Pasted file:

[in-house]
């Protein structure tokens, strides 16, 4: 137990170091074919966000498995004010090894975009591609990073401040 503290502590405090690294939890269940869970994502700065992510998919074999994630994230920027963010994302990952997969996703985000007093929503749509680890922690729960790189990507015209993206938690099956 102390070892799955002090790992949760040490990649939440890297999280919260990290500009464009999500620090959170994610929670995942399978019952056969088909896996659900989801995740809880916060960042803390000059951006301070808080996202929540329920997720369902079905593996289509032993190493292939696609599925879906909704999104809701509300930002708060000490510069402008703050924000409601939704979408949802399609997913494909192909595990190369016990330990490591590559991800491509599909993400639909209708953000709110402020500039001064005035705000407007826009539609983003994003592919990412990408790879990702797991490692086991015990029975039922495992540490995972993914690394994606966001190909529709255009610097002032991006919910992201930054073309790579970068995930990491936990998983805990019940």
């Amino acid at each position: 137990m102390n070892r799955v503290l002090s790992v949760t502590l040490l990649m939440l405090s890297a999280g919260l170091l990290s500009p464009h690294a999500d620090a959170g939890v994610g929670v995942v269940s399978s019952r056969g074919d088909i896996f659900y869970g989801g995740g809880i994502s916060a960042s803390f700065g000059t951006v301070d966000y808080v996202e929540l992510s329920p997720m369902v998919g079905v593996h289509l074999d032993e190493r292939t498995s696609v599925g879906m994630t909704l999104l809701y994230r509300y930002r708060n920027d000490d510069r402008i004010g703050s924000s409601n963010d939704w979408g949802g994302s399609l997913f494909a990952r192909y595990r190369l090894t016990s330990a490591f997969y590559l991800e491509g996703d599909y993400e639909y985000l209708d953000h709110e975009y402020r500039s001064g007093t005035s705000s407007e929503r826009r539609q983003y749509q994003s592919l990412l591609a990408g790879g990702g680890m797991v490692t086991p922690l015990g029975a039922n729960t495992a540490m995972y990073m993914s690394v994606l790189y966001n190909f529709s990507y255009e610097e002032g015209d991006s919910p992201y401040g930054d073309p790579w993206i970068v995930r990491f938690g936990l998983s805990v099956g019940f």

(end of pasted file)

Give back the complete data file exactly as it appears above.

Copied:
[in-house]
């Protein structure tokens, strides 16, 4: 137990170091074919966000498995004010090894975009591609990073401040 503290502590405090690294939890269940869970994502700065992510998919074999994630994230920027963010994302990952997969996703985000007093929503749509680890922690729960790189990507015209993206938690099956 102390070892799955002090790992949760040490990649939440890297999280919260990290500009464009999500620090959170994610929670995942399978019952056969088909896996659900989801995740809880916060960042803390000059951006301070808080996202929540329920997720369902079905593996289509032993190493292939696609599925879906909704999104809701509300930002708060000490510069402008703050924000409601939704979408949802399609997913494909192909595990190369016990330990490591590559991800491509599909993400639909209708953000709110402020500039001064005035705000407007826009539609983003994003592919990412990408790879990702797991490692086991015990029975039922495992540490995972993914690394994606966001190909529709255009610097002032991006919910992201930054073309790579970068995930990491936990998983805990019940």
């Amino acid at each position: 137990m102390n070892r799955v503290l002090s790992v949760t502590l040490l990649m939440l405090s890297a999280g919260l170091l990290s500009p464009h690294a999500d620090a959170g939890v994610g929670v995942v269940s399978s019952r056969g074919d088909i896996f659900y869970g989801g995740g809880i994502s916060a960042s803390f700065g000059t951006v301070d966000y808080v996202e929540l992510s329920p997720m369902v998919g079905v593996h289509l074999d032993e190493r292939t498995s696609v599925g879906m994630t909704l999104l809701y994230r509300y930002r708060n920027d000490d510069r402008i004010g703050s924000s409601n963010d939704w979408g949802g994302s399609l997913f494909a990952r192909y595990r190369l090894t016990s330990a490591f997969y590559l991800e491509g996703d599909y993400e639909y985000l209708d953000h709110e975009y402020r500039s001064g007093t005035s705000s407007e929503r826009r539609q983003y749509q994003s592919l990412l591609a990408g790879g990702g680890m797991v490692t086991p922690l015990g029975a039922n729960t495992a540490m995972y990073m993914s690394v994606l790189y966001n190909f529709s990507y255009e610097e002032g015209d991006s919910p992201y401040g930054d073309p790579w993206i970068v995930r990491f938690g936990l998983s805990v099956g019940f």